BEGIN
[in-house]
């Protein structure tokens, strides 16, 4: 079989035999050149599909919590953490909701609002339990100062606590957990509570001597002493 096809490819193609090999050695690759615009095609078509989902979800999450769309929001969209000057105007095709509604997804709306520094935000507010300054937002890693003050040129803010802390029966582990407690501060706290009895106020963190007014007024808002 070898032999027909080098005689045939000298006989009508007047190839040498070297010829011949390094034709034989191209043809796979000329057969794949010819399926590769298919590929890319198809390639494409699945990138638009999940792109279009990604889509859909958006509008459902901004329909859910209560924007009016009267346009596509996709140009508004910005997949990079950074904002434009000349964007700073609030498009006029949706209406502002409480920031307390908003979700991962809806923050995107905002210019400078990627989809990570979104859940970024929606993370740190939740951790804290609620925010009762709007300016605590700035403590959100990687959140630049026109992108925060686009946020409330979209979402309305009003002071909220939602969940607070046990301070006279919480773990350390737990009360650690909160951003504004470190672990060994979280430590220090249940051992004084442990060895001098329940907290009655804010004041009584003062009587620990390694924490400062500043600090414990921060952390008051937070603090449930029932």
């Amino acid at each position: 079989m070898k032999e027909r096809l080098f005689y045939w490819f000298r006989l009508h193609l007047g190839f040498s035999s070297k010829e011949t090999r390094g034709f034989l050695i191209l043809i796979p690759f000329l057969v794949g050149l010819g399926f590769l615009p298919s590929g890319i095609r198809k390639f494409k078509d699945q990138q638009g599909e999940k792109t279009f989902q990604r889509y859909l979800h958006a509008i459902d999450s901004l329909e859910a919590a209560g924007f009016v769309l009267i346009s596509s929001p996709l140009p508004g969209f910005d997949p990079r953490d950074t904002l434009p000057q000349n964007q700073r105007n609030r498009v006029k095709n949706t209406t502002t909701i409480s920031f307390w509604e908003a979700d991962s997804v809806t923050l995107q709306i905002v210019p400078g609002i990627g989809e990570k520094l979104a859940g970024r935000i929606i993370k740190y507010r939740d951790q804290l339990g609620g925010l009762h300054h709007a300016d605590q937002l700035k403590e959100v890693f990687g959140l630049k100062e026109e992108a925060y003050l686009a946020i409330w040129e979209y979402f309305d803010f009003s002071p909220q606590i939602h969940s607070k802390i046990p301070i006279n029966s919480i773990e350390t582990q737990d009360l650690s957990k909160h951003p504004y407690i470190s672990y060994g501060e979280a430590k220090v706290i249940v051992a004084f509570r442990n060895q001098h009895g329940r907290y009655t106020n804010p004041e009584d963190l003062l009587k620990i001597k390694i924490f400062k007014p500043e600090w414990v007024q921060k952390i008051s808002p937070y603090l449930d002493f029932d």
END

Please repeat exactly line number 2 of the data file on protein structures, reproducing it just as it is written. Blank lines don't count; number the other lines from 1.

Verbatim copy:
């Protein structure tokens, strides 16, 4: 079989035999050149599909919590953490909701609002339990100062606590957990509570001597002493 096809490819193609090999050695690759615009095609078509989902979800999450769309929001969209000057105007095709509604997804709306520094935000507010300054937002890693003050040129803010802390029966582990407690501060706290009895106020963190007014007024808002 070898032999027909080098005689045939000298006989009508007047190839040498070297010829011949390094034709034989191209043809796979000329057969794949010819399926590769298919590929890319198809390639494409699945990138638009999940792109279009990604889509859909958006509008459902901004329909859910209560924007009016009267346009596509996709140009508004910005997949990079950074904002434009000349964007700073609030498009006029949706209406502002409480920031307390908003979700991962809806923050995107905002210019400078990627989809990570979104859940970024929606993370740190939740951790804290609620925010009762709007300016605590700035403590959100990687959140630049026109992108925060686009946020409330979209979402309305009003002071909220939602969940607070046990301070006279919480773990350390737990009360650690909160951003504004470190672990060994979280430590220090249940051992004084442990060895001098329940907290009655804010004041009584003062009587620990390694924490400062500043600090414990921060952390008051937070603090449930029932």